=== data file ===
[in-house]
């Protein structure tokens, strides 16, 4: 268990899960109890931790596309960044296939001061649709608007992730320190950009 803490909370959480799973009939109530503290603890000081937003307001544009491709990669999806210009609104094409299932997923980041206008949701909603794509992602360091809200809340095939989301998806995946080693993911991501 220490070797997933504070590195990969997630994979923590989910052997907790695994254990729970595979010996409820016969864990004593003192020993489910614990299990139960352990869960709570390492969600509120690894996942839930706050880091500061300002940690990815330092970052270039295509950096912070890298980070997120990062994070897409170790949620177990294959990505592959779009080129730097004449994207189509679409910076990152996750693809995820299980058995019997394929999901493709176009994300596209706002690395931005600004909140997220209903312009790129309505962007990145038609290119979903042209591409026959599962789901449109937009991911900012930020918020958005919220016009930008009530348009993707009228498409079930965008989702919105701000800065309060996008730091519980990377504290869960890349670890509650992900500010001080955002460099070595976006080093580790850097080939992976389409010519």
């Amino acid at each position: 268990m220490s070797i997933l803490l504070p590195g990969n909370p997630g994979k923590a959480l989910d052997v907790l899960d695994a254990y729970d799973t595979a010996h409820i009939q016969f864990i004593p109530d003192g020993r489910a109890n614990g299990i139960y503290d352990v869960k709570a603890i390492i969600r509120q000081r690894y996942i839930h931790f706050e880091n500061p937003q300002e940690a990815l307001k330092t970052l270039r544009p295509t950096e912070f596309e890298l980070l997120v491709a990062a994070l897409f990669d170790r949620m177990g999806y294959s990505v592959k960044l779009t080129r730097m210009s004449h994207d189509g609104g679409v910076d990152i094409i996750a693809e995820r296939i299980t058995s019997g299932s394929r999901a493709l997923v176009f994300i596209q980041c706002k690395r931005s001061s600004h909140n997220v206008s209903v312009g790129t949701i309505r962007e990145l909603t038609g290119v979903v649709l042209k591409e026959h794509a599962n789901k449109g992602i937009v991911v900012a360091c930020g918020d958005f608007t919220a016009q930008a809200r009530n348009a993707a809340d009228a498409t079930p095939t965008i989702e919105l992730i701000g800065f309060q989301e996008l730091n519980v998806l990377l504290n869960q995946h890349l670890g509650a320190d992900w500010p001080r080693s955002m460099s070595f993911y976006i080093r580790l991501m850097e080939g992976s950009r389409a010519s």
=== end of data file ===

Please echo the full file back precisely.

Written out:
[in-house]
């Protein structure tokens, strides 16, 4: 268990899960109890931790596309960044296939001061649709608007992730320190950009 803490909370959480799973009939109530503290603890000081937003307001544009491709990669999806210009609104094409299932997923980041206008949701909603794509992602360091809200809340095939989301998806995946080693993911991501 220490070797997933504070590195990969997630994979923590989910052997907790695994254990729970595979010996409820016969864990004593003192020993489910614990299990139960352990869960709570390492969600509120690894996942839930706050880091500061300002940690990815330092970052270039295509950096912070890298980070997120990062994070897409170790949620177990294959990505592959779009080129730097004449994207189509679409910076990152996750693809995820299980058995019997394929999901493709176009994300596209706002690395931005600004909140997220209903312009790129309505962007990145038609290119979903042209591409026959599962789901449109937009991911900012930020918020958005919220016009930008009530348009993707009228498409079930965008989702919105701000800065309060996008730091519980990377504290869960890349670890509650992900500010001080955002460099070595976006080093580790850097080939992976389409010519």
């Amino acid at each position: 268990m220490s070797i997933l803490l504070p590195g990969n909370p997630g994979k923590a959480l989910d052997v907790l899960d695994a254990y729970d799973t595979a010996h409820i009939q016969f864990i004593p109530d003192g020993r489910a109890n614990g299990i139960y503290d352990v869960k709570a603890i390492i969600r509120q000081r690894y996942i839930h931790f706050e880091n500061p937003q300002e940690a990815l307001k330092t970052l270039r544009p295509t950096e912070f596309e890298l980070l997120v491709a990062a994070l897409f990669d170790r949620m177990g999806y294959s990505v592959k960044l779009t080129r730097m210009s004449h994207d189509g609104g679409v910076d990152i094409i996750a693809e995820r296939i299980t058995s019997g299932s394929r999901a493709l997923v176009f994300i596209q980041c706002k690395r931005s001061s600004h909140n997220v206008s209903v312009g790129t949701i309505r962007e990145l909603t038609g290119v979903v649709l042209k591409e026959h794509a599962n789901k449109g992602i937009v991911v900012a360091c930020g918020d958005f608007t919220a016009q930008a809200r009530n348009a993707a809340d009228a498409t079930p095939t965008i989702e919105l992730i701000g800065f309060q989301e996008l730091n519980v998806l990377l504290n869960q995946h890349l670890g509650a320190d992900w500010p001080r080693s955002m460099s070595f993911y976006i080093r580790l991501m850097e080939g992976s950009r389409a010519s």